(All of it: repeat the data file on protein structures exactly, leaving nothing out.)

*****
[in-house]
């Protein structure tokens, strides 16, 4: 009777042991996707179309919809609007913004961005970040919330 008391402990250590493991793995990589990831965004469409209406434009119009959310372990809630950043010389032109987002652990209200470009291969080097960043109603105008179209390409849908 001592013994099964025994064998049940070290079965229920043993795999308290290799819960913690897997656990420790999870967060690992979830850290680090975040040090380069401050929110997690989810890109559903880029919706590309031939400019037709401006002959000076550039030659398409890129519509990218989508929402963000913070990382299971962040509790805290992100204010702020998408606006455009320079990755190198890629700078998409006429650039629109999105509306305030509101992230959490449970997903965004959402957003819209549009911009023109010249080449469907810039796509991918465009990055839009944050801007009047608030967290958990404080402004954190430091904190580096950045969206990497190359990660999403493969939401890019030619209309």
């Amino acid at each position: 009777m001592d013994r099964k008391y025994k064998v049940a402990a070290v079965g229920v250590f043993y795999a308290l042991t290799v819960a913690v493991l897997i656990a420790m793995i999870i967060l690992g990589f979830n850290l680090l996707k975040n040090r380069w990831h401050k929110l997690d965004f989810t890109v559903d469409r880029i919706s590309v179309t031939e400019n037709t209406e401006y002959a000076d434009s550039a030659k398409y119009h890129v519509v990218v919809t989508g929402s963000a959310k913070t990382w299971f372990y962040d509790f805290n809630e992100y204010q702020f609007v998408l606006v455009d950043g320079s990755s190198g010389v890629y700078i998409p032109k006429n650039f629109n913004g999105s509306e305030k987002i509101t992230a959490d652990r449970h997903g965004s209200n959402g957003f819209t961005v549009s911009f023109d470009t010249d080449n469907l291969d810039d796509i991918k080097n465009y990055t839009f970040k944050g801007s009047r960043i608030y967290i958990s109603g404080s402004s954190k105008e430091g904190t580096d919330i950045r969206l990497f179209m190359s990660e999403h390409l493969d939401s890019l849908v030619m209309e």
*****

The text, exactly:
[in-house]
């Protein structure tokens, strides 16, 4: 009777042991996707179309919809609007913004961005970040919330 008391402990250590493991793995990589990831965004469409209406434009119009959310372990809630950043010389032109987002652990209200470009291969080097960043109603105008179209390409849908 001592013994099964025994064998049940070290079965229920043993795999308290290799819960913690897997656990420790999870967060690992979830850290680090975040040090380069401050929110997690989810890109559903880029919706590309031939400019037709401006002959000076550039030659398409890129519509990218989508929402963000913070990382299971962040509790805290992100204010702020998408606006455009320079990755190198890629700078998409006429650039629109999105509306305030509101992230959490449970997903965004959402957003819209549009911009023109010249080449469907810039796509991918465009990055839009944050801007009047608030967290958990404080402004954190430091904190580096950045969206990497190359990660999403493969939401890019030619209309």
């Amino acid at each position: 009777m001592d013994r099964k008391y025994k064998v049940a402990a070290v079965g229920v250590f043993y795999a308290l042991t290799v819960a913690v493991l897997i656990a420790m793995i999870i967060l690992g990589f979830n850290l680090l996707k975040n040090r380069w990831h401050k929110l997690d965004f989810t890109v559903d469409r880029i919706s590309v179309t031939e400019n037709t209406e401006y002959a000076d434009s550039a030659k398409y119009h890129v519509v990218v919809t989508g929402s963000a959310k913070t990382w299971f372990y962040d509790f805290n809630e992100y204010q702020f609007v998408l606006v455009d950043g320079s990755s190198g010389v890629y700078i998409p032109k006429n650039f629109n913004g999105s509306e305030k987002i509101t992230a959490d652990r449970h997903g965004s209200n959402g957003f819209t961005v549009s911009f023109d470009t010249d080449n469907l291969d810039d796509i991918k080097n465009y990055t839009f970040k944050g801007s009047r960043i608030y967290i958990s109603g404080s402004s954190k105008e430091g904190t580096d919330i950045r969206l990497f179209m190359s990660e999403h390409l493969d939401s890019l849908v030619m209309e």